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What can I use as a decimal type in JavaScript? It's not supported (0.1 + 0.2 !== 0.3), and I need it for representing exact values in a banking/financial application. See The State and Future of JavaScript for a good read and the dirty details behind JavaScript and it's (lack of) support for decimal arithmetic.

By "decimal", I mean either:

  1. infinite-range and arbitrary-precision (like BigDecimal in Java), or
  2. limited range and precision, but suitable for financial calculations (like decimal in C#).

So, what library or solution exists for working with decimal values? Thanks!

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4 Answers

It is often recommended1 to handle money as an integer representing the number of cents: 2572 cents instead of 25.72 dollars. This is to avoid the problems with floating-point arithmetic that you mention. Fortunately integer arithmetic in floating point is exact, so decimal representation errors can be avoided by scaling.

1Douglas Crockford: JavaScript: The Good Parts: Appendix A - Awful Parts (page 105).

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How many bits are available in the integer part of JavaScript floating point? I might be able to squeeze it all in. –  Mr. X Aug 11 '10 at 3:05
@Mr. X: almost certainly 53 or more. –  ysth Aug 11 '10 at 3:06
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Javascript does have floating point support. But anyway, for financial records, the simplest implementation would simply be storing your values in standard integers. You may either declare an integer to represent the amount in cents, or two integers one for dollars and one for cents.

So $18.57 would become 1857cents in the first technique or 18 dollars and 57 cents in the second.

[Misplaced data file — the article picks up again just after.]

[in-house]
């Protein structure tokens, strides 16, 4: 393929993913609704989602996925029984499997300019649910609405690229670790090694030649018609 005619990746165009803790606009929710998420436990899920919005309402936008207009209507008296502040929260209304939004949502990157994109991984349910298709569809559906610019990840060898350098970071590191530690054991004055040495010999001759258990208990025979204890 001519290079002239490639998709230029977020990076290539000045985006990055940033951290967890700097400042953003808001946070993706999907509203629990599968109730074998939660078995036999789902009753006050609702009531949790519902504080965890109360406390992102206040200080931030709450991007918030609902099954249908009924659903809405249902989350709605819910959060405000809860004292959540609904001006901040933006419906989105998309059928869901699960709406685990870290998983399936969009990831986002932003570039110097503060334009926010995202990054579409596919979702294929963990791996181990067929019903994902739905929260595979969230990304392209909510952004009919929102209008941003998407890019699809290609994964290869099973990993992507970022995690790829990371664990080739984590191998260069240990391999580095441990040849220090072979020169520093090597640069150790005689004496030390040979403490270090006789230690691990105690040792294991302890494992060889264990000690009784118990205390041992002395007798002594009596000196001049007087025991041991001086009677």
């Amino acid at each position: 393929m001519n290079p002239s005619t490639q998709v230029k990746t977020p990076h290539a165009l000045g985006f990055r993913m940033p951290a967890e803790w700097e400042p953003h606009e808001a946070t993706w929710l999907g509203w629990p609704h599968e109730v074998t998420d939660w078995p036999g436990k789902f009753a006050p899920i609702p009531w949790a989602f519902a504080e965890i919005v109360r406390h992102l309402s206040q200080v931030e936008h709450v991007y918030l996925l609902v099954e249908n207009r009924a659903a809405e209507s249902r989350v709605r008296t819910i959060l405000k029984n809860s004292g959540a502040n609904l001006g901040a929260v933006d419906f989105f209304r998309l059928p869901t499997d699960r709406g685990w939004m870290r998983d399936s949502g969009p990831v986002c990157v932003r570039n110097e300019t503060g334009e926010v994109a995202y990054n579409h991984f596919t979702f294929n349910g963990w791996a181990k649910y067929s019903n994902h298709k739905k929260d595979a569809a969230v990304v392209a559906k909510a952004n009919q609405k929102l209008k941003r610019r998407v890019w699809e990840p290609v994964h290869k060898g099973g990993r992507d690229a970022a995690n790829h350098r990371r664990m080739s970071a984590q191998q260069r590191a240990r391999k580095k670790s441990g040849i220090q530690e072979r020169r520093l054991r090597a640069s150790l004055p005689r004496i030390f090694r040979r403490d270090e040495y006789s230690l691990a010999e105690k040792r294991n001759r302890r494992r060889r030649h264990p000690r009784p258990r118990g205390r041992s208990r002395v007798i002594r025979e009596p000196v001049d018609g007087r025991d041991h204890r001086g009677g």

This has the added advantage of being completely accurate, as integers are stored purely as unique binary representation, there would be no such thing as rounding errors.

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Yeah, JavaScript has binary floating point, which is a bad choice for 99% of the applications that use JavaScript. Do any JavaScript libraries exist that abstract the concept of decimal for me? –  Mr. X Aug 11 '10 at 3:03
Wouldn't it be simpler to just store it as integer like my example? All decimal implementations would have inherent inaccuracies due to how the architecture represents floating points. Don't worry about overflow, even the US national debt would fit neatly in a long type 64bit int. –  Razor Storm Aug 11 '10 at 3:05
The integer part of JavaScript's floating point is less than 64 bits. –  Mr. X Aug 11 '10 at 3:07
@Razor: "All decimal implementations would have inherent inaccuracies due to how the architecture represents floating points." Not all. A true "decimal" implementation could (and would probably have to) do what Java's BigDecimal class does: Actually store the data as a string of digits, the way we write and think about it, plus a scale indicator so it knows where the decimal point is. For money stuff in the realm of figures most people are likely to deal with, storing numbers of cents is fine; but for a general-purpose "decimal" type, that's the kind of thing that would be required... –  T.J. Crowder Jul 4 '11 at 6:22
@Crowder x86 architecture can work with floating-point decimals (one nibble per decimal-digit) for ages. –  John Nov 23 '13 at 14:56
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Take a look at BigNumber and that post too.

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Just looking at that code makes me wanna cry. Interesting idea though, but it sucks to not be able to use regular operators + - / * etc –  adamJLev Aug 11 '10 at 3:05
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It seems the following library implements decimal in js (node and browser): https://npmjs.org/package/jsdecimal

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